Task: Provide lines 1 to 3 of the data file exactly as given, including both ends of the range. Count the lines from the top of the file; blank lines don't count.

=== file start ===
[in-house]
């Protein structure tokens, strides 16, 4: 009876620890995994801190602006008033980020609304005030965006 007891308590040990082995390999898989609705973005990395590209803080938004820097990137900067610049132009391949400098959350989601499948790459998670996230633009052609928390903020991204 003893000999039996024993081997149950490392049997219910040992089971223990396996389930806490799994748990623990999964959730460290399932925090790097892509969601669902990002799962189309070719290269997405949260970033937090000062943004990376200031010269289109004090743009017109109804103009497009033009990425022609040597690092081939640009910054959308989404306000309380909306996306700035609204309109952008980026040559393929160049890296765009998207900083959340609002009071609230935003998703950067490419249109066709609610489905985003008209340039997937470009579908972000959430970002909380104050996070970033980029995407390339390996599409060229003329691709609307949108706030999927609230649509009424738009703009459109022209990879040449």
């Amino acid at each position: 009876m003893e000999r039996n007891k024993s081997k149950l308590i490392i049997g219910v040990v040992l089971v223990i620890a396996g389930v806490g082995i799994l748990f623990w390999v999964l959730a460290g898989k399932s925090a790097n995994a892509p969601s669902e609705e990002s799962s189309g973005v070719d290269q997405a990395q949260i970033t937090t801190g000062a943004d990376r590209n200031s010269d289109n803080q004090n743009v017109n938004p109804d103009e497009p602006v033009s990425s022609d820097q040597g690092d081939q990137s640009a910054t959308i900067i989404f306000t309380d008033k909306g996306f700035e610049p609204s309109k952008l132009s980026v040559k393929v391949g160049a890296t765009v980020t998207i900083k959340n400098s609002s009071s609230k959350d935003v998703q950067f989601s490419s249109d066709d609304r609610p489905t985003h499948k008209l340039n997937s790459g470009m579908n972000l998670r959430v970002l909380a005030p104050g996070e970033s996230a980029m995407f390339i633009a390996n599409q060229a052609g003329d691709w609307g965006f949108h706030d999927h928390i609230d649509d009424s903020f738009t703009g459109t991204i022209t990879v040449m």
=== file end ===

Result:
[in-house]
């Protein structure tokens, strides 16, 4: 009876620890995994801190602006008033980020609304005030965006 007891308590040990082995390999898989609705973005990395590209803080938004820097990137900067610049132009391949400098959350989601499948790459998670996230633009052609928390903020991204 003893000999039996024993081997149950490392049997219910040992089971223990396996389930806490799994748990623990999964959730460290399932925090790097892509969601669902990002799962189309070719290269997405949260970033937090000062943004990376200031010269289109004090743009017109109804103009497009033009990425022609040597690092081939640009910054959308989404306000309380909306996306700035609204309109952008980026040559393929160049890296765009998207900083959340609002009071609230935003998703950067490419249109066709609610489905985003008209340039997937470009579908972000959430970002909380104050996070970033980029995407390339390996599409060229003329691709609307949108706030999927609230649509009424738009703009459109022209990879040449």
């Amino acid at each position: 009876m003893e000999r039996n007891k024993s081997k149950l308590i490392i049997g219910v040990v040992l089971v223990i620890a396996g389930v806490g082995i799994l748990f623990w390999v999964l959730a460290g898989k399932s925090a790097n995994a892509p969601s669902e609705e990002s799962s189309g973005v070719d290269q997405a990395q949260i970033t937090t801190g000062a943004d990376r590209n200031s010269d289109n803080q004090n743009v017109n938004p109804d103009e497009p602006v033009s990425s022609d820097q040597g690092d081939q990137s640009a910054t959308i900067i989404f306000t309380d008033k909306g996306f700035e610049p609204s309109k952008l132009s980026v040559k393929v391949g160049a890296t765009v980020t998207i900083k959340n400098s609002s009071s609230k959350d935003v998703q950067f989601s490419s249109d066709d609304r609610p489905t985003h499948k008209l340039n997937s790459g470009m579908n972000l998670r959430v970002l909380a005030p104050g996070e970033s996230a980029m995407f390339i633009a390996n599409q060229a052609g003329d691709w609307g965006f949108h706030d999927h928390i609230d649509d009424s903020f738009t703009g459109t991204i022209t990879v040449m």